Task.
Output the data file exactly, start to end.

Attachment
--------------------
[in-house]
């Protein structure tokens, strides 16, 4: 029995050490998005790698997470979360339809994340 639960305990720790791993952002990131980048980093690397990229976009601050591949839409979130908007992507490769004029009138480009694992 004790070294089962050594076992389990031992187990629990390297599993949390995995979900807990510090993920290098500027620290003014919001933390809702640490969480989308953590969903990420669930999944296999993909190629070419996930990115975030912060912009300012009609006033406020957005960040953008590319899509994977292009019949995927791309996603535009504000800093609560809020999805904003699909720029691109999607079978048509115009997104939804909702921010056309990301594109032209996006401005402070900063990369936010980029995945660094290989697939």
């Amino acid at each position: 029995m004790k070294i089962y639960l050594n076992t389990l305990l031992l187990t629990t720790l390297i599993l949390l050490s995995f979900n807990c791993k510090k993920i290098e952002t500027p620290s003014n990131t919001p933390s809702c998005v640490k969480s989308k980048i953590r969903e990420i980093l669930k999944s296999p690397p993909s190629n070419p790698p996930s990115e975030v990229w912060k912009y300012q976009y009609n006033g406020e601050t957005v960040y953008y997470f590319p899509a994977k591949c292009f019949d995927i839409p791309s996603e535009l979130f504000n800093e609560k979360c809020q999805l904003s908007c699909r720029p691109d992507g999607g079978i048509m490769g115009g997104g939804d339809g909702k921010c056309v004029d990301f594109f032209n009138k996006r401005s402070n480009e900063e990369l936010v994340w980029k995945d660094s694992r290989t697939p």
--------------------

[in-house]
């Protein structure tokens, strides 16, 4: 029995050490998005790698997470979360339809994340 639960305990720790791993952002990131980048980093690397990229976009601050591949839409979130908007992507490769004029009138480009694992 004790070294089962050594076992389990031992187990629990390297599993949390995995979900807990510090993920290098500027620290003014919001933390809702640490969480989308953590969903990420669930999944296999993909190629070419996930990115975030912060912009300012009609006033406020957005960040953008590319899509994977292009019949995927791309996603535009504000800093609560809020999805904003699909720029691109999607079978048509115009997104939804909702921010056309990301594109032209996006401005402070900063990369936010980029995945660094290989697939």
């Amino acid at each position: 029995m004790k070294i089962y639960l050594n076992t389990l305990l031992l187990t629990t720790l390297i599993l949390l050490s995995f979900n807990c791993k510090k993920i290098e952002t500027p620290s003014n990131t919001p933390s809702c998005v640490k969480s989308k980048i953590r969903e990420i980093l669930k999944s296999p690397p993909s190629n070419p790698p996930s990115e975030v990229w912060k912009y300012q976009y009609n006033g406020e601050t957005v960040y953008y997470f590319p899509a994977k591949c292009f019949d995927i839409p791309s996603e535009l979130f504000n800093e609560k979360c809020q999805l904003s908007c699909r720029p691109d992507g999607g079978i048509m490769g115009g997104g939804d339809g909702k921010c056309v004029d990301f594109f032209n009138k996006r401005s402070n480009e900063e990369l936010v994340w980029k995945d660094s694992r290989t697939p």